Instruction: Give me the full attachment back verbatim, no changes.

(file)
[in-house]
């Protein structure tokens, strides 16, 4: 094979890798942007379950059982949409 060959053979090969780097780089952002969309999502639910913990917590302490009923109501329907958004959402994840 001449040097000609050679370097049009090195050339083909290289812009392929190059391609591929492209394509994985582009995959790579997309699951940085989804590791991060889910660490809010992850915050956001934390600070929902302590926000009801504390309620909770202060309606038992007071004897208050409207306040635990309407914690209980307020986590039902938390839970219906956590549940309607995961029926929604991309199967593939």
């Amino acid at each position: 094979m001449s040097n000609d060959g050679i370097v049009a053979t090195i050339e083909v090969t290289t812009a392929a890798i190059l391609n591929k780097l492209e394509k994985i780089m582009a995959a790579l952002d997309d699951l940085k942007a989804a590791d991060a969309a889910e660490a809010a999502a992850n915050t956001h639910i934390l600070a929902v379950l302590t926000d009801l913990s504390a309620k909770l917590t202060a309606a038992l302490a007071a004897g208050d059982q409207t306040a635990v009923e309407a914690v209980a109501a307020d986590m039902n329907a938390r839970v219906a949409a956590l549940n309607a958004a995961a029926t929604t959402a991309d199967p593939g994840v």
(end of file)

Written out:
[in-house]
């Protein structure tokens, strides 16, 4: 094979890798942007379950059982949409 060959053979090969780097780089952002969309999502639910913990917590302490009923109501329907958004959402994840 001449040097000609050679370097049009090195050339083909290289812009392929190059391609591929492209394509994985582009995959790579997309699951940085989804590791991060889910660490809010992850915050956001934390600070929902302590926000009801504390309620909770202060309606038992007071004897208050409207306040635990309407914690209980307020986590039902938390839970219906956590549940309607995961029926929604991309199967593939």
């Amino acid at each position: 094979m001449s040097n000609d060959g050679i370097v049009a053979t090195i050339e083909v090969t290289t812009a392929a890798i190059l391609n591929k780097l492209e394509k994985i780089m582009a995959a790579l952002d997309d699951l940085k942007a989804a590791d991060a969309a889910e660490a809010a999502a992850n915050t956001h639910i934390l600070a929902v379950l302590t926000d009801l913990s504390a309620k909770l917590t202060a309606a038992l302490a007071a004897g208050d059982q409207t306040a635990v009923e309407a914690v209980a109501a307020d986590m039902n329907a938390r839970v219906a949409a956590l549940n309607a958004a995961a029926t929604t959402a991309d199967p593939g994840v």